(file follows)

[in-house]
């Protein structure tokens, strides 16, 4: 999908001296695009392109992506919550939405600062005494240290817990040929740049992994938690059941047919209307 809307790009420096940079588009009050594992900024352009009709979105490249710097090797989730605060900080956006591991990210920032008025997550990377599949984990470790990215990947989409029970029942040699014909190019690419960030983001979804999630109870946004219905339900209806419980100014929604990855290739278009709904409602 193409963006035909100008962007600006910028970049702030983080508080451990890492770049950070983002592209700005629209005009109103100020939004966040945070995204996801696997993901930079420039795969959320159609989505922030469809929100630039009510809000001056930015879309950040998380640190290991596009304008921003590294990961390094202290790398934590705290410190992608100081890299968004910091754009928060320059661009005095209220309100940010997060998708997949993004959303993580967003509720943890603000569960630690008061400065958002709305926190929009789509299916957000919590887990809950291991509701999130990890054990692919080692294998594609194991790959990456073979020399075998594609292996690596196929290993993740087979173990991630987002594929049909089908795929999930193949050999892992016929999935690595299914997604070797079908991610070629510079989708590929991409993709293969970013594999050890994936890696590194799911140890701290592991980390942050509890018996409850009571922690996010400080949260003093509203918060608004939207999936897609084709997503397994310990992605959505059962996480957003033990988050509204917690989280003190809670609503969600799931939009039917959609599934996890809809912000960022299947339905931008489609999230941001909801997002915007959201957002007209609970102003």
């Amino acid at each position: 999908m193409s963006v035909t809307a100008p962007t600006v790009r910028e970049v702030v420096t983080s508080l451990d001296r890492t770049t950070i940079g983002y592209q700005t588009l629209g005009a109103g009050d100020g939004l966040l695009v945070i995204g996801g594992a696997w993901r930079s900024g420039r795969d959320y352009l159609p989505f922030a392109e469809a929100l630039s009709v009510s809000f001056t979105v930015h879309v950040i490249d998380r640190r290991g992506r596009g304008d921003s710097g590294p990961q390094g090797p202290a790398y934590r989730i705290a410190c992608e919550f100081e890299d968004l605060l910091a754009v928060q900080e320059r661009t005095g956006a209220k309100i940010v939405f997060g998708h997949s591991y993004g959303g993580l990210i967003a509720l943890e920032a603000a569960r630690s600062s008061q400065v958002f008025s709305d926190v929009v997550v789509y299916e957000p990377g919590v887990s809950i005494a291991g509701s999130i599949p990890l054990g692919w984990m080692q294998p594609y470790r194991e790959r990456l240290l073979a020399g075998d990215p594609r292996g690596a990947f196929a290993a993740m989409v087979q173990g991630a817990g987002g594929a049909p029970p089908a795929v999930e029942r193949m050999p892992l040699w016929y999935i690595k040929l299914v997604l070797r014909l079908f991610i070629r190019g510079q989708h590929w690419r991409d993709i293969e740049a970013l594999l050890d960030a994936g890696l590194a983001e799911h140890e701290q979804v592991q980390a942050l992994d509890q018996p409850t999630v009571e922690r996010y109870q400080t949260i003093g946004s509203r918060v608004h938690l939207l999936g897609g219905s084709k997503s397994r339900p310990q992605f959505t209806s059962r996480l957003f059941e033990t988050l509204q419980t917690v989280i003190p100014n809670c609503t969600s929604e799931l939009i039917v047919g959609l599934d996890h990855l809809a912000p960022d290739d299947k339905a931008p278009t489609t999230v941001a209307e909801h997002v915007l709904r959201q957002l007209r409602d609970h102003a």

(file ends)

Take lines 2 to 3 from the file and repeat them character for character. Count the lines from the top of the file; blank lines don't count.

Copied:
């Protein structure tokens, strides 16, 4: 999908001296695009392109992506919550939405600062005494240290817990040929740049992994938690059941047919209307 809307790009420096940079588009009050594992900024352009009709979105490249710097090797989730605060900080956006591991990210920032008025997550990377599949984990470790990215990947989409029970029942040699014909190019690419960030983001979804999630109870946004219905339900209806419980100014929604990855290739278009709904409602 193409963006035909100008962007600006910028970049702030983080508080451990890492770049950070983002592209700005629209005009109103100020939004966040945070995204996801696997993901930079420039795969959320159609989505922030469809929100630039009510809000001056930015879309950040998380640190290991596009304008921003590294990961390094202290790398934590705290410190992608100081890299968004910091754009928060320059661009005095209220309100940010997060998708997949993004959303993580967003509720943890603000569960630690008061400065958002709305926190929009789509299916957000919590887990809950291991509701999130990890054990692919080692294998594609194991790959990456073979020399075998594609292996690596196929290993993740087979173990991630987002594929049909089908795929999930193949050999892992016929999935690595299914997604070797079908991610070629510079989708590929991409993709293969970013594999050890994936890696590194799911140890701290592991980390942050509890018996409850009571922690996010400080949260003093509203918060608004939207999936897609084709997503397994310990992605959505059962996480957003033990988050509204917690989280003190809670609503969600799931939009039917959609599934996890809809912000960022299947339905931008489609999230941001909801997002915007959201957002007209609970102003």
């Amino acid at each position: 999908m193409s963006v035909t809307a100008p962007t600006v790009r910028e970049v702030v420096t983080s508080l451990d001296r890492t770049t950070i940079g983002y592209q700005t588009l629209g005009a109103g009050d100020g939004l966040l695009v945070i995204g996801g594992a696997w993901r930079s900024g420039r795969d959320y352009l159609p989505f922030a392109e469809a929100l630039s009709v009510s809000f001056t979105v930015h879309v950040i490249d998380r640190r290991g992506r596009g304008d921003s710097g590294p990961q390094g090797p202290a790398y934590r989730i705290a410190c992608e919550f100081e890299d968004l605060l910091a754009v928060q900080e320059r661009t005095g956006a209220k309100i940010v939405f997060g998708h997949s591991y993004g959303g993580l990210i967003a509720l943890e920032a603000a569960r630690s600062s008061q400065v958002f008025s709305d926190v929009v997550v789509y299916e957000p990377g919590v887990s809950i005494a291991g509701s999130i599949p990890l054990g692919w984990m080692q294998p594609y470790r194991e790959r990456l240290l073979a020399g075998d990215p594609r292996g690596a990947f196929a290993a993740m989409v087979q173990g991630a817990g987002g594929a049909p029970p089908a795929v999930e029942r193949m050999p892992l040699w016929y999935i690595k040929l299914v997604l070797r014909l079908f991610i070629r190019g510079q989708h590929w690419r991409d993709i293969e740049a970013l594999l050890d960030a994936g890696l590194a983001e799911h140890e701290q979804v592991q980390a942050l992994d509890q018996p409850t999630v009571e922690r996010y109870q400080t949260i003093g946004s509203r918060v608004h938690l939207l999936g897609g219905s084709k997503s397994r339900p310990q992605f959505t209806s059962r996480l957003f059941e033990t988050l509204q419980t917690v989280i003190p100014n809670c609503t969600s929604e799931l939009i039917v047919g959609l599934d996890h990855l809809a912000p960022d290739d299947k339905a931008p278009t489609t999230v941001a209307e909801h997002v915007l709904r959201q957002l007209r409602d609970h102003a």